Brazilian President Michel Temer has been fighting to save his job since last week's release of a recording that appeared to capture him endorsing hush money for an ex-lawmaker now serving a 15-year prison sentence. The allegation is the latest fallout from a mammoth investigation into billions of dollars in kickbacks and illegal campaign financing.


Launched in March 2014, the "Car Wash" probe began as an investigation into money laundering in the southwestern state of Parana. Investigators realized it was much bigger than just a few bad actors when they discovered that convicted money launderer Alberto Youssef had bought a Range Rover for Paulo Roberto Costa, a former executive at Petrobras, the state oil company. Yousseff and Costa would reach plea bargains that provided a window into the immensity of the graft.


Executives of major construction companies such as Odebrecht, OAS and Andrade Gutierrez effectively formed a cartel that decided which firms would be awarded Petrobras contracts, often worth billions of dollars, and how inflated they would be. The padded prices were used to pay off scores of politicians and executives.


The dozens of top businessmen and politicians who have been convicted or are being investigated is a who's who of Brazil's elite. Among them are former Odebrecht CEO Marcelo Odebrecht and ex-House Speaker Eduardo Cunha, both serving long prison sentences. Former President Luiz Inacio Lula da Silva is facing charges in several related cases.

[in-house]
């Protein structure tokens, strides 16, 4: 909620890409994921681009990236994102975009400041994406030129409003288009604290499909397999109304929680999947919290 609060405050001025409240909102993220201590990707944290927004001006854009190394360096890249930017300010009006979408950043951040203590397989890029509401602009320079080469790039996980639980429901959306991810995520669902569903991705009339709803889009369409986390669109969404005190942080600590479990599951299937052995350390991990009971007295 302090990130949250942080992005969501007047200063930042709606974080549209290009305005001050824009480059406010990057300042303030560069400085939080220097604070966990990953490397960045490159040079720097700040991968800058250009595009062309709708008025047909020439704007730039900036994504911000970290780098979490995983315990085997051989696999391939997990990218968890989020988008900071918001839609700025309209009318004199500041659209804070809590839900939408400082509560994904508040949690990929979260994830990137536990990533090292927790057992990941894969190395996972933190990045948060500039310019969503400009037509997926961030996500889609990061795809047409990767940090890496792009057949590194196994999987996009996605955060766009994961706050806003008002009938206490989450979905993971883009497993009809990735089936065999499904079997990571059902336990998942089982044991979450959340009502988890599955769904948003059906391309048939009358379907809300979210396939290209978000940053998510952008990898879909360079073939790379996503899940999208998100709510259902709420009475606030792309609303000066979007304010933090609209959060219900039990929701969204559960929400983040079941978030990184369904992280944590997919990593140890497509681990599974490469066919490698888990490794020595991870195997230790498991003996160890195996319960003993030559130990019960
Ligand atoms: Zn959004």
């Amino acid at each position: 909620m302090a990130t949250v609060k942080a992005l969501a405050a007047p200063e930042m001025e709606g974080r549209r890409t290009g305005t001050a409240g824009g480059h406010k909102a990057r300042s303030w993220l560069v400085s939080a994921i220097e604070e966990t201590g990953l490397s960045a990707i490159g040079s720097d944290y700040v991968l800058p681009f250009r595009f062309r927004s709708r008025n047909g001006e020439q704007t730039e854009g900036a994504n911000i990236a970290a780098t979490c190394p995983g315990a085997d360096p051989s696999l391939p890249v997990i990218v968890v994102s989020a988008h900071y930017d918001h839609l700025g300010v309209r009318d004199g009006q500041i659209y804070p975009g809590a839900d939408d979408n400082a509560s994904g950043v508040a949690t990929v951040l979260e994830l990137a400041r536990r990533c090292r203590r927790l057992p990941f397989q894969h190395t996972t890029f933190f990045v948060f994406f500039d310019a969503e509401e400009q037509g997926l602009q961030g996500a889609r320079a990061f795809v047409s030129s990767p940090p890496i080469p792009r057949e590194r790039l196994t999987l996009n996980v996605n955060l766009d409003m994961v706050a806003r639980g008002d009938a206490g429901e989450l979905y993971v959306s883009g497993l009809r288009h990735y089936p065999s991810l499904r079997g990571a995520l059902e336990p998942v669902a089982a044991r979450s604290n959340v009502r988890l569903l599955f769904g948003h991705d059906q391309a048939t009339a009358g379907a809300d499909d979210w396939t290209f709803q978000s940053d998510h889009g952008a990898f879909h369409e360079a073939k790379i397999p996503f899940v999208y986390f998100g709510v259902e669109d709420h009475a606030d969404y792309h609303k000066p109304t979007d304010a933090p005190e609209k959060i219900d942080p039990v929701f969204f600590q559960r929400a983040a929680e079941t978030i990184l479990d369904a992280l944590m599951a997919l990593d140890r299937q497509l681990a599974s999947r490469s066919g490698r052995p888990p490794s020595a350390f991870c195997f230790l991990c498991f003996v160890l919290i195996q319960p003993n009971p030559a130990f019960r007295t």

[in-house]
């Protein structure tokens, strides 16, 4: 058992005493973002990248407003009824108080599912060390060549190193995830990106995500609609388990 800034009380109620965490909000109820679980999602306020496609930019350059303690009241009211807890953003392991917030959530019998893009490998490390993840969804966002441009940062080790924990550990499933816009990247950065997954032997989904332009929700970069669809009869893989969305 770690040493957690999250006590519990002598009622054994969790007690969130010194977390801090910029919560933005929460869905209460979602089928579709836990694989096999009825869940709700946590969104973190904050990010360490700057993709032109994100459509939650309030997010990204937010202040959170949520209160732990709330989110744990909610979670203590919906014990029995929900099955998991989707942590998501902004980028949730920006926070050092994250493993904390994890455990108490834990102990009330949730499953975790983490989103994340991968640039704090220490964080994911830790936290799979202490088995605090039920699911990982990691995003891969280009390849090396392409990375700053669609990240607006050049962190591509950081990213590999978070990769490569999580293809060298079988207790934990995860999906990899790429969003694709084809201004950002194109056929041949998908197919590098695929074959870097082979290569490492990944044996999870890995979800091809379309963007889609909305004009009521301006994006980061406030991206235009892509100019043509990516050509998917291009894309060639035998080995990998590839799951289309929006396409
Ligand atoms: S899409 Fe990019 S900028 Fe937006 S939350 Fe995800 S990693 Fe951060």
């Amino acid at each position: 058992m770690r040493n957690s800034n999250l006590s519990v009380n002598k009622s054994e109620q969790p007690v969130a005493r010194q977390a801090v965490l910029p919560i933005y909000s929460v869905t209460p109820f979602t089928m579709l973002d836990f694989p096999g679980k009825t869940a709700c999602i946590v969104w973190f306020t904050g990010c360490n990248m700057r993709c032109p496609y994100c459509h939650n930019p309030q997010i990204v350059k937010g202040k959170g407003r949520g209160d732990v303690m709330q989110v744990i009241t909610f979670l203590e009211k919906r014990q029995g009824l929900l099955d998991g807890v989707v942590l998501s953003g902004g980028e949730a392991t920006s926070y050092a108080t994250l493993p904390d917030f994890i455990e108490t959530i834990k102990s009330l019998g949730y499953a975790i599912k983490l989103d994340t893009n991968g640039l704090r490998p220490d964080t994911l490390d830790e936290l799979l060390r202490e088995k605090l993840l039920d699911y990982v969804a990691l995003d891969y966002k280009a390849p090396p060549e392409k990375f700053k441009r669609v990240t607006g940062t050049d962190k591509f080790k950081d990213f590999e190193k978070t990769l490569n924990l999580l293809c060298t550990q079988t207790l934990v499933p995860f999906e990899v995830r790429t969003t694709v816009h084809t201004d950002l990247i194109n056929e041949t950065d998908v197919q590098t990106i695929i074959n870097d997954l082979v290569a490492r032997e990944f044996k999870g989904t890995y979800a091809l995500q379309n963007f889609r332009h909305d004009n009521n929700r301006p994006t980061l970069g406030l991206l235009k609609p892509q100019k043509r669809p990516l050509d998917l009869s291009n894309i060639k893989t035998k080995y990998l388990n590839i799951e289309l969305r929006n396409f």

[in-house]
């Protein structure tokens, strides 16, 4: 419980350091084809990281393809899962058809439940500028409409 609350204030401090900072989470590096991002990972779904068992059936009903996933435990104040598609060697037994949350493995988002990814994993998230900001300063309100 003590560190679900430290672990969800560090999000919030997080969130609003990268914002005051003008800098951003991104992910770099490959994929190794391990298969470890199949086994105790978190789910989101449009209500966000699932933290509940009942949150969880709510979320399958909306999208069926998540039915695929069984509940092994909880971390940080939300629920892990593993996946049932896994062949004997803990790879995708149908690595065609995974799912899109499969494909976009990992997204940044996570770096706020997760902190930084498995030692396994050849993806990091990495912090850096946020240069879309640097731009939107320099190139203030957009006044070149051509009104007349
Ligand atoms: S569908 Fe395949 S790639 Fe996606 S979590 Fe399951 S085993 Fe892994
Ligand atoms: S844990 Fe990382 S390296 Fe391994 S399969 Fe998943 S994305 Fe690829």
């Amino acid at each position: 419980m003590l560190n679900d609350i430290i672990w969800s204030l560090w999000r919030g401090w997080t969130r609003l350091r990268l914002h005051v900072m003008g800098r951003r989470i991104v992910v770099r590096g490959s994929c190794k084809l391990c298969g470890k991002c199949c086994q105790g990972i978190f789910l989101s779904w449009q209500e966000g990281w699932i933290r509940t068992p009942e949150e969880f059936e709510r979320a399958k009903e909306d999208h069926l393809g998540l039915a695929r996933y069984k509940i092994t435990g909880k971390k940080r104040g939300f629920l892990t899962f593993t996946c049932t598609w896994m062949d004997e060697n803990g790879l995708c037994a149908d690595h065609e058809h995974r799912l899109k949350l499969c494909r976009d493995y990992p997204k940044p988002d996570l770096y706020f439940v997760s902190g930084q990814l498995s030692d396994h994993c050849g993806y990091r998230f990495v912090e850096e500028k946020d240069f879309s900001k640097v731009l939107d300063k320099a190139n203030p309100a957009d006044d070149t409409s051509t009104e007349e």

Joesley Batista, chairman of meat-packing company JBS, was being investigated since last year for allegedly bribing Cunha. During a meeting with Temer, Batista told Temer about the bribing and Temer told him to keep it up, according to the recording. The allegations against Temer go beyond the audio. He has been accused in plea bargains by Odebrecht executives of taking bribes and illegal campaign financing. Attorney General Rodrigo Janot is also investigating Temer for allegedly trying to impede Car Wash investigations through changes in laws and influencing police investigations.


The initial investigation has mushroomed into related probes across Brazil and abroad because companies like Odebrecht operated across Latin America. Fallout from the probe is starting to affect several nations, including Colombia, Venezuela, Peru, Argentina and the Dominican Republic.


Graft has long been part of doing business in Brazil, and historically the elite have operated with impunity. Previous corruption investigations, including into Odebrecht, have ended with prosecution of a few lower-level people. This time it is different, thanks to several factors: a young and crusading group of prosecutors and judges, plea bargains that have helped investigators uncover white-collar crimes normally hard to prove and the practice of keeping defendants in jail while they await trial.


Prosecutor Deltan Dallagnol, coordinator of the Car Wash task force in the state of Parana, told The Associated Press in late January that plea bargains could more than double the size of the investigation. The last few months have made clear that there is no end in sight.


Follow Peter Prengaman at twitter.com/peterprengaman